Cities and communities that make steps to clean up their environment, provide ample outdoor recreational opportunity, and take steps to create a greener more sustainable future are more appealing to modern buyers.
They’re Ready for Something Different

There is a restlessness in the human spirit that seeks to break free of the confinement of routine, to create each day anew. In other words, sometimes we just get bored of our surroundings. Over the last four years, large swathes of people had the opportunity to reassess their priorities. Many found they simply weren’t happy with the status quo and began implementing changes to realize bigger goals. So, instead of staying put, they’re opting to pack it up, move away, and reinvent their lives.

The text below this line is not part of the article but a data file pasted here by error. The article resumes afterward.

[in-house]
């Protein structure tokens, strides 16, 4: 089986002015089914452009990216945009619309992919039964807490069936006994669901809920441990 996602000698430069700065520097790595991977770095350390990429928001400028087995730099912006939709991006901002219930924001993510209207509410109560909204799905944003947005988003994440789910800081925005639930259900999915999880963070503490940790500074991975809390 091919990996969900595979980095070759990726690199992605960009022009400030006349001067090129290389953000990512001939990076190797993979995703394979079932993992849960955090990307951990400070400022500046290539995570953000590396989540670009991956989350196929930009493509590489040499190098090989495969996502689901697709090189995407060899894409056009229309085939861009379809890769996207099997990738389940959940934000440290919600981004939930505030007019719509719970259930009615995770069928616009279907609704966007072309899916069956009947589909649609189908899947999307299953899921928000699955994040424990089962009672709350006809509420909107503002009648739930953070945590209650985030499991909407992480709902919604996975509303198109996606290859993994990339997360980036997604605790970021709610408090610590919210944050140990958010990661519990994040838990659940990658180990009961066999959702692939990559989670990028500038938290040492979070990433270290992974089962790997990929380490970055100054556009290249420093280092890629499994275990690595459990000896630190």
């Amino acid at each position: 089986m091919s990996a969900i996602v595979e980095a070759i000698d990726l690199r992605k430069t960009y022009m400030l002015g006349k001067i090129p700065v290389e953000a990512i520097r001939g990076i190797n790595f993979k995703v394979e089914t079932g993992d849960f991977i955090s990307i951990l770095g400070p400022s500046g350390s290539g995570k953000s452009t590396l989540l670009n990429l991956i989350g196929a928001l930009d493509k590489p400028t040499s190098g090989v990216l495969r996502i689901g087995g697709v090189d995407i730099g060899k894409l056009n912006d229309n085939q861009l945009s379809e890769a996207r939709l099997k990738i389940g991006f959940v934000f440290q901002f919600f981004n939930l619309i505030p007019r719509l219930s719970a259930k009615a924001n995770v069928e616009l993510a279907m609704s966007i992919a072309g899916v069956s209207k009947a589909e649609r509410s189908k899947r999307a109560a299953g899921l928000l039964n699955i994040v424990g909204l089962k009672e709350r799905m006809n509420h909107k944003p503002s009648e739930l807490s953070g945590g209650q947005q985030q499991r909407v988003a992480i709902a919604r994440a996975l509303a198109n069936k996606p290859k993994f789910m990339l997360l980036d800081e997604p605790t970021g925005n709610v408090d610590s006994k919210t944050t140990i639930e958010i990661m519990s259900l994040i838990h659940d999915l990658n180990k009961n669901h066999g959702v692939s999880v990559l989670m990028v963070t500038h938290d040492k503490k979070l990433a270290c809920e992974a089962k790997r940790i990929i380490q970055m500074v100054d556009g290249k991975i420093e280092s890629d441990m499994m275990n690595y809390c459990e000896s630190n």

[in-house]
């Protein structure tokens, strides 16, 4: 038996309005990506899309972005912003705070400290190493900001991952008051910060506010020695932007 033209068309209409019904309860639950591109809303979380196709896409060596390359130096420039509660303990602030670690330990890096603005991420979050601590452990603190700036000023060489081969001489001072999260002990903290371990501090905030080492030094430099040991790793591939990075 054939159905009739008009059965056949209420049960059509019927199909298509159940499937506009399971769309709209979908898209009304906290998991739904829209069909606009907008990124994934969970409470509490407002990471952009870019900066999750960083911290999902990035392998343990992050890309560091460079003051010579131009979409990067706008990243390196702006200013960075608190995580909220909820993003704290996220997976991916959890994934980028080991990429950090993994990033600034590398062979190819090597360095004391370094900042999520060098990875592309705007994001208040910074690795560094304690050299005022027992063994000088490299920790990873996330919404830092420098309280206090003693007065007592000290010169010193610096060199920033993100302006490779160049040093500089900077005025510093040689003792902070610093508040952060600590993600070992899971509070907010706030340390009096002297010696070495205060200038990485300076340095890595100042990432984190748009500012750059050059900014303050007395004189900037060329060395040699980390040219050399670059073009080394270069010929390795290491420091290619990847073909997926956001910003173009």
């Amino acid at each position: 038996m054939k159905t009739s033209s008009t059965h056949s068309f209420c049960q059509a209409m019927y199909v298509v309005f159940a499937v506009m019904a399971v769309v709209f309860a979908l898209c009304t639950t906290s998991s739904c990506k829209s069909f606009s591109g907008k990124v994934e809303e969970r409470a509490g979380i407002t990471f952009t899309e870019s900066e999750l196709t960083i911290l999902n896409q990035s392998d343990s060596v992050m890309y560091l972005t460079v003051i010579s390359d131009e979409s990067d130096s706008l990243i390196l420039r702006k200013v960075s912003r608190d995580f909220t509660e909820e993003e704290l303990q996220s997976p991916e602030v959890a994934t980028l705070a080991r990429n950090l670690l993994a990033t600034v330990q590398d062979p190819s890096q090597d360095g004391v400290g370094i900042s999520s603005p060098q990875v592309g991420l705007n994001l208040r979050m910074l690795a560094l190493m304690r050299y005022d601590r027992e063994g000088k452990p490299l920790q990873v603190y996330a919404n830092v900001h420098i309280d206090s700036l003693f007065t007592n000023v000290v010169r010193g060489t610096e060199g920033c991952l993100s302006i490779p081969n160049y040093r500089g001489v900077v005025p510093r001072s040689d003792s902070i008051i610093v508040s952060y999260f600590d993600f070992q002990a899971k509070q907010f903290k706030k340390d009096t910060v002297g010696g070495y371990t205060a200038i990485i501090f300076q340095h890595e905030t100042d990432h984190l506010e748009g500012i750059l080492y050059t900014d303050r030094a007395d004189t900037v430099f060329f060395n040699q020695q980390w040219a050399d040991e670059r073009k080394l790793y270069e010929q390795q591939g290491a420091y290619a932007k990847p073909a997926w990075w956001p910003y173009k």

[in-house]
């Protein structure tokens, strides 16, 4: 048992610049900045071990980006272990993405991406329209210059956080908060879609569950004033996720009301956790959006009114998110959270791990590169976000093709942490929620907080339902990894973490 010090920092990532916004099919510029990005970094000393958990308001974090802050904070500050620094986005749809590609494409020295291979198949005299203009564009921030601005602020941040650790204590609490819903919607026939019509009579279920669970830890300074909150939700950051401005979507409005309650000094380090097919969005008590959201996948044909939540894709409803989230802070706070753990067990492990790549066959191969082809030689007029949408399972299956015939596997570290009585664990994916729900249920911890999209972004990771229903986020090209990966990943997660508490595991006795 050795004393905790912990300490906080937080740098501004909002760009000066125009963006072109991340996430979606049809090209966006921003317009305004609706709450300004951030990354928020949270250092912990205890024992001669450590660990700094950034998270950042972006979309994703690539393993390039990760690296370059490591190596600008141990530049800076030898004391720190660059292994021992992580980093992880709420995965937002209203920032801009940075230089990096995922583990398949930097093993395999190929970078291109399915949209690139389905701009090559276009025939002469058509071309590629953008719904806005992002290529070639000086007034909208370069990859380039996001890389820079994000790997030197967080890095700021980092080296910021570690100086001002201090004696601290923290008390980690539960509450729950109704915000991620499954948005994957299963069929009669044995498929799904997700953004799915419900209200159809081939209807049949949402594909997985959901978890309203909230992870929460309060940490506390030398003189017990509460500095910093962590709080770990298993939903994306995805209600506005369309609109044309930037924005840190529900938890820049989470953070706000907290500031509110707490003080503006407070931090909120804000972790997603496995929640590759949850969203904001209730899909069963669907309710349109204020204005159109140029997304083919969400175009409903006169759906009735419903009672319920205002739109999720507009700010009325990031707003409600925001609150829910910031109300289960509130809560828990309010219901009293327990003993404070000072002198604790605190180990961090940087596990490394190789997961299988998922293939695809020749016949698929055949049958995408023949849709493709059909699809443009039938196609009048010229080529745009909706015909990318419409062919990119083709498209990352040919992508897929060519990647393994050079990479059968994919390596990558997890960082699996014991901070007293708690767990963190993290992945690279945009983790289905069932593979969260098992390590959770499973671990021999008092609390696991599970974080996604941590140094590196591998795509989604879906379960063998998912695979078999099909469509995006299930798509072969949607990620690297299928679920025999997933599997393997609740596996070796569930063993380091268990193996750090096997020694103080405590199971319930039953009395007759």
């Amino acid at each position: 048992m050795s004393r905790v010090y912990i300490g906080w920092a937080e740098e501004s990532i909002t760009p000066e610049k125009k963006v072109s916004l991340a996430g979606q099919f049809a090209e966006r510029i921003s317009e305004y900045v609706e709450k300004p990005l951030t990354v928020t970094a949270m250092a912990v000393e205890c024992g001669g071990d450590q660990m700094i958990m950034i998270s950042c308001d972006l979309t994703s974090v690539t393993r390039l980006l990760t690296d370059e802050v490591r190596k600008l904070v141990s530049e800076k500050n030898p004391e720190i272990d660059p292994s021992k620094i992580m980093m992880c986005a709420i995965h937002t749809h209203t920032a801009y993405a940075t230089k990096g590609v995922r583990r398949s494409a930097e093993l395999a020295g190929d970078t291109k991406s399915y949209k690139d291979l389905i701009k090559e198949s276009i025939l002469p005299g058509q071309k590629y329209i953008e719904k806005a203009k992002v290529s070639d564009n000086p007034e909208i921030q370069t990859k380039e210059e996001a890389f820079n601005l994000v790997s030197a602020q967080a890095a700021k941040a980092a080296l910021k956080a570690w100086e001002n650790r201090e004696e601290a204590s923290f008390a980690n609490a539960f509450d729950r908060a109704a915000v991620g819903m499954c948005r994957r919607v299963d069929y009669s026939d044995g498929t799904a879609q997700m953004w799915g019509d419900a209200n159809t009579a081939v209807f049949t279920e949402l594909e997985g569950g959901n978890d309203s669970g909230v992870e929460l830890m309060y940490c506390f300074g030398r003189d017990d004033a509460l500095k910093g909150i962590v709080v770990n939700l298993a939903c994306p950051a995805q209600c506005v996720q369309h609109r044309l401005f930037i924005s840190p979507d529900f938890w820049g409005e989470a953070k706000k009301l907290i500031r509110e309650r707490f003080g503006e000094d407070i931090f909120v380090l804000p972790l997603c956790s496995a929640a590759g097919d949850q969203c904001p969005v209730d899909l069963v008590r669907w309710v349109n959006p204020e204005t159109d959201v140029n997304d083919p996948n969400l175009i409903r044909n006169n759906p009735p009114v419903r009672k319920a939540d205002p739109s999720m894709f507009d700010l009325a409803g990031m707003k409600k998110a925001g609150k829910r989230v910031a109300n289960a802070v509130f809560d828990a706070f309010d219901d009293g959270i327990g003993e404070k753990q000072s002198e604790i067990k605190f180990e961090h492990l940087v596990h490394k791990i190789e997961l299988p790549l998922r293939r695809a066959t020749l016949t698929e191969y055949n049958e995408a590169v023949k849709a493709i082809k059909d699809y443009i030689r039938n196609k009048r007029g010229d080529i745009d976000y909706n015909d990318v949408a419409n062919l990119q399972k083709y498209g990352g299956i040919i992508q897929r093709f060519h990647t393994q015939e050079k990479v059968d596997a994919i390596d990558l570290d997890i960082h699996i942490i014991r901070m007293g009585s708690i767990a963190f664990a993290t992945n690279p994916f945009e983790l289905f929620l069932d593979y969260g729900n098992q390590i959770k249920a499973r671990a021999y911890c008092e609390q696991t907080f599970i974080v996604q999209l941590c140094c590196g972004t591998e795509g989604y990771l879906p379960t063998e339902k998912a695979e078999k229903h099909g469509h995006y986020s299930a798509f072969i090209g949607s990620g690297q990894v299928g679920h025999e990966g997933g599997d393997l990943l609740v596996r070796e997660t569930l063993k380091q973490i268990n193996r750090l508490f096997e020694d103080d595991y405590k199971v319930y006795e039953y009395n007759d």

Then there are retirees who raised families and or managed decades long careers who are no longer tethered by the strings of professional responsibility. So, they’ve opted to chase the sunshine, retreat to the mountains, or find somewhere with amenities and services that better cater to their new lifestyle.
They’re Not Really Moving- They’re Purchasing a Second or Vacation Home

That’s right. There are people who are maintaining primary residences in their home town and purchasing a second homes elsewhere. If you can afford to do so and you love spending time on the ski slopes, why not buy a smaller more-economic getaway home near by? Or maybe a hunting camp, a condo on the waterfront, or an investment property. These people are not moving full time, just part of the time.
If you or someone you know is considering a move for any reason, be sure to consult with a licensed real estate professional at your local Berkshire Hathaway HomeServices Stouffer Realty branch office. Our REALTORS receive industry-best training and have access to the most up to date tools and resources to assist you on your real estate journey.